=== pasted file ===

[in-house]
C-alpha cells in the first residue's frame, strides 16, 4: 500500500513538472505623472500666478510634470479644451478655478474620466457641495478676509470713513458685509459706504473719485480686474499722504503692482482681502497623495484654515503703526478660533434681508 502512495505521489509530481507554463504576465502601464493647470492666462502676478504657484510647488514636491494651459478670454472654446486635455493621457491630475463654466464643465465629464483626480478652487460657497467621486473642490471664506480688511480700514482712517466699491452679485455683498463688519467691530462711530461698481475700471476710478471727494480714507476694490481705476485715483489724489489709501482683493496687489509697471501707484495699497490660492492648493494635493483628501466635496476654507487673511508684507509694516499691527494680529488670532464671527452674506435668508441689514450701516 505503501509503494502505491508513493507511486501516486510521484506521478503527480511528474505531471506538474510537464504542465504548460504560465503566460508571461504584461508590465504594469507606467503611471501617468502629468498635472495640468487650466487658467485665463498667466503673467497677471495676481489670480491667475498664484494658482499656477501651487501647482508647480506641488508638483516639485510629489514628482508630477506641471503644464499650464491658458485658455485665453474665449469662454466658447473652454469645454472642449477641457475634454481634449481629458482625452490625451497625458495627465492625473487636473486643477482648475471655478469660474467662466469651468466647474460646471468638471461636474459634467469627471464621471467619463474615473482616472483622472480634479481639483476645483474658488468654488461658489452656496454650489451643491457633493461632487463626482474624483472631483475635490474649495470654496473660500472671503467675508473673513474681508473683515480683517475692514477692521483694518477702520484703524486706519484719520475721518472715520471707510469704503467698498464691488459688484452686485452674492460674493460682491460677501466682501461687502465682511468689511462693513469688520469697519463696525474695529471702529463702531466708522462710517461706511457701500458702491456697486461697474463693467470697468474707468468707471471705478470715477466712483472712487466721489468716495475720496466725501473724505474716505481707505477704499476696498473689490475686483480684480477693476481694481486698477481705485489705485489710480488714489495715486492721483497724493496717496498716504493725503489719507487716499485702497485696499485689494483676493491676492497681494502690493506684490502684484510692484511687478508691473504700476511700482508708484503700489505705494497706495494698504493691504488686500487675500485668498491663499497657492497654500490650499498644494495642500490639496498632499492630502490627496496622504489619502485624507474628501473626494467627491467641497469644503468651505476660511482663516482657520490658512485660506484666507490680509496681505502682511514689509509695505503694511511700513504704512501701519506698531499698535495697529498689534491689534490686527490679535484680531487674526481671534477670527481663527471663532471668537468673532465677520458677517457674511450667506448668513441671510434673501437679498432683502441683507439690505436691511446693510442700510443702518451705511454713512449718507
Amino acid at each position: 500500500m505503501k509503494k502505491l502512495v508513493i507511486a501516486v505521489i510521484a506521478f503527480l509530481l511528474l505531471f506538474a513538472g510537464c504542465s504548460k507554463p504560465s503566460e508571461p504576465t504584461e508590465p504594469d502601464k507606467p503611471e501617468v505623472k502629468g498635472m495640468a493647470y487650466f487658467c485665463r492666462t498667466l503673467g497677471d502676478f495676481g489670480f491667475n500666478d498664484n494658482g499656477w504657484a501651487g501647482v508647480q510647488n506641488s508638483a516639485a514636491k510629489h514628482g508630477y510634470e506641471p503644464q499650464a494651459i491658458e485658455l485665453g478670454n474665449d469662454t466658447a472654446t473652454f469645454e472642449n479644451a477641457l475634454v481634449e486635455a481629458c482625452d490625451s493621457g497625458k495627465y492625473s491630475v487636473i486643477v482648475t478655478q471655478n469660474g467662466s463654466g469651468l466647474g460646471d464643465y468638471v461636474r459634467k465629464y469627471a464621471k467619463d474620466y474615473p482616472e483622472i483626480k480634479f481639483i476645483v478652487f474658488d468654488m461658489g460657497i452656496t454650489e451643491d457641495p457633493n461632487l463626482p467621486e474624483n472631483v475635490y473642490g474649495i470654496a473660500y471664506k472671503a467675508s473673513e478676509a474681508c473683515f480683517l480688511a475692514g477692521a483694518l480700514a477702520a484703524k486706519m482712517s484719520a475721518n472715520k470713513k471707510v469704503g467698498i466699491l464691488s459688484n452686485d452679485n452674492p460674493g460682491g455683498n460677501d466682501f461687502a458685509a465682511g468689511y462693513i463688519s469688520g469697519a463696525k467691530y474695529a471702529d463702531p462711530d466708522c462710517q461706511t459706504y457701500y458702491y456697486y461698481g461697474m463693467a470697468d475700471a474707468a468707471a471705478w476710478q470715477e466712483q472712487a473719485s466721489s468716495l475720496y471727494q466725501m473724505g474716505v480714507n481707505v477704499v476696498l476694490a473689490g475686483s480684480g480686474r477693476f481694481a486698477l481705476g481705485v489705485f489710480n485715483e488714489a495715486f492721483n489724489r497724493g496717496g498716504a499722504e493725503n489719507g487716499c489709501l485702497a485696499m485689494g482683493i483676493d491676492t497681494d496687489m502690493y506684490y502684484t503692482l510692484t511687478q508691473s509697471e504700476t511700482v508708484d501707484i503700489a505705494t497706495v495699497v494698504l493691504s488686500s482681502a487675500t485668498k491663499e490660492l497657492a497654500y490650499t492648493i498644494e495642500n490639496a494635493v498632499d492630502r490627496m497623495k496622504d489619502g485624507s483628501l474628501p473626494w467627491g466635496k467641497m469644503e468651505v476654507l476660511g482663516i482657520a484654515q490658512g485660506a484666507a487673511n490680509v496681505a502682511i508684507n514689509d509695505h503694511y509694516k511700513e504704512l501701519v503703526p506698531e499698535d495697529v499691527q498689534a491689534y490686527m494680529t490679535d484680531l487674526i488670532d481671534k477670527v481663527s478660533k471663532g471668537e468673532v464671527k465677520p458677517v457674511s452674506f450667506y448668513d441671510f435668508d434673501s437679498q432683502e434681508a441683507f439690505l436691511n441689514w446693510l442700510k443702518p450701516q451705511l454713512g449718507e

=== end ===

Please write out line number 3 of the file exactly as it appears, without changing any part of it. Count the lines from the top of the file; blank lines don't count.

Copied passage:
Amino acid at each position: 500500500m505503501k509503494k502505491l502512495v508513493i507511486a501516486v505521489i510521484a506521478f503527480l509530481l511528474l505531471f506538474a513538472g510537464c504542465s504548460k507554463p504560465s503566460e508571461p504576465t504584461e508590465p504594469d502601464k507606467p503611471e501617468v505623472k502629468g498635472m495640468a493647470y487650466f487658467c485665463r492666462t498667466l503673467g497677471d502676478f495676481g489670480f491667475n500666478d498664484n494658482g499656477w504657484a501651487g501647482v508647480q510647488n506641488s508638483a516639485a514636491k510629489h514628482g508630477y510634470e506641471p503644464q499650464a494651459i491658458e485658455l485665453g478670454n474665449d469662454t466658447a472654446t473652454f469645454e472642449n479644451a477641457l475634454v481634449e486635455a481629458c482625452d490625451s493621457g497625458k495627465y492625473s491630475v487636473i486643477v482648475t478655478q471655478n469660474g467662466s463654466g469651468l466647474g460646471d464643465y468638471v461636474r459634467k465629464y469627471a464621471k467619463d474620466y474615473p482616472e483622472i483626480k480634479f481639483i476645483v478652487f474658488d468654488m461658489g460657497i452656496t454650489e451643491d457641495p457633493n461632487l463626482p467621486e474624483n472631483v475635490y473642490g474649495i470654496a473660500y471664506k472671503a467675508s473673513e478676509a474681508c473683515f480683517l480688511a475692514g477692521a483694518l480700514a477702520a484703524k486706519m482712517s484719520a475721518n472715520k470713513k471707510v469704503g467698498i466699491l464691488s459688484n452686485d452679485n452674492p460674493g460682491g455683498n460677501d466682501f461687502a458685509a465682511g468689511y462693513i463688519s469688520g469697519a463696525k467691530y474695529a471702529d463702531p462711530d466708522c462710517q461706511t459706504y457701500y458702491y456697486y461698481g461697474m463693467a470697468d475700471a474707468a468707471a471705478w476710478q470715477e466712483q472712487a473719485s466721489s468716495l475720496y471727494q466725501m473724505g474716505v480714507n481707505v477704499v476696498l476694490a473689490g475686483s480684480g480686474r477693476f481694481a486698477l481705476g481705485v489705485f489710480n485715483e488714489a495715486f492721483n489724489r497724493g496717496g498716504a499722504e493725503n489719507g487716499c489709501l485702497a485696499m485689494g482683493i483676493d491676492t497681494d496687489m502690493y506684490y502684484t503692482l510692484t511687478q508691473s509697471e504700476t511700482v508708484d501707484i503700489a505705494t497706495v495699497v494698504l493691504s488686500s482681502a487675500t485668498k491663499e490660492l497657492a497654500y490650499t492648493i498644494e495642500n490639496a494635493v498632499d492630502r490627496m497623495k496622504d489619502g485624507s483628501l474628501p473626494w467627491g466635496k467641497m469644503e468651505v476654507l476660511g482663516i482657520a484654515q490658512g485660506a484666507a487673511n490680509v496681505a502682511i508684507n514689509d509695505h503694511y509694516k511700513e504704512l501701519v503703526p506698531e499698535d495697529v499691527q498689534a491689534y490686527m494680529t490679535d484680531l487674526i488670532d481671534k477670527v481663527s478660533k471663532g471668537e468673532v464671527k465677520p458677517v457674511s452674506f450667506y448668513d441671510f435668508d434673501s437679498q432683502e434681508a441683507f439690505l436691511n441689514w446693510l442700510k443702518p450701516q451705511l454713512g449718507e